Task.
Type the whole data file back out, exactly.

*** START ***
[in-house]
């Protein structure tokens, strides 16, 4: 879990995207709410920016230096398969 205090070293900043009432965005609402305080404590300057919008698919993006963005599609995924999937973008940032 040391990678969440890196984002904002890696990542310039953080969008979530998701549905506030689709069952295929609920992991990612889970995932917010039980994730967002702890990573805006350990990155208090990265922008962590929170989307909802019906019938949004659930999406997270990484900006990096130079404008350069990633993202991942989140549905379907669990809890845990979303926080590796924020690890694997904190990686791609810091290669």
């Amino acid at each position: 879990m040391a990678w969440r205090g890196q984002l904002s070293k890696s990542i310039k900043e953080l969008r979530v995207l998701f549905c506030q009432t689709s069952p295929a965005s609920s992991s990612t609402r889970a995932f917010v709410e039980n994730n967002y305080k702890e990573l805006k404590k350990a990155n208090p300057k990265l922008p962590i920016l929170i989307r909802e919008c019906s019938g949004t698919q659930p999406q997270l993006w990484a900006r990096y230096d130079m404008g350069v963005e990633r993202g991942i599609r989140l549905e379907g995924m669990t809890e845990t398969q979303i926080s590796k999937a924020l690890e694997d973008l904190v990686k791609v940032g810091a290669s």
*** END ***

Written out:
[in-house]
């Protein structure tokens, strides 16, 4: 879990995207709410920016230096398969 205090070293900043009432965005609402305080404590300057919008698919993006963005599609995924999937973008940032 040391990678969440890196984002904002890696990542310039953080969008979530998701549905506030689709069952295929609920992991990612889970995932917010039980994730967002702890990573805006350990990155208090990265922008962590929170989307909802019906019938949004659930999406997270990484900006990096130079404008350069990633993202991942989140549905379907669990809890845990979303926080590796924020690890694997904190990686791609810091290669």
């Amino acid at each position: 879990m040391a990678w969440r205090g890196q984002l904002s070293k890696s990542i310039k900043e953080l969008r979530v995207l998701f549905c506030q009432t689709s069952p295929a965005s609920s992991s990612t609402r889970a995932f917010v709410e039980n994730n967002y305080k702890e990573l805006k404590k350990a990155n208090p300057k990265l922008p962590i920016l929170i989307r909802e919008c019906s019938g949004t698919q659930p999406q997270l993006w990484a900006r990096y230096d130079m404008g350069v963005e990633r993202g991942i599609r989140l549905e379907g995924m669990t809890e845990t398969q979303i926080s590796k999937a924020l690890e694997d973008l904190v990686k791609v940032g810091a290669s």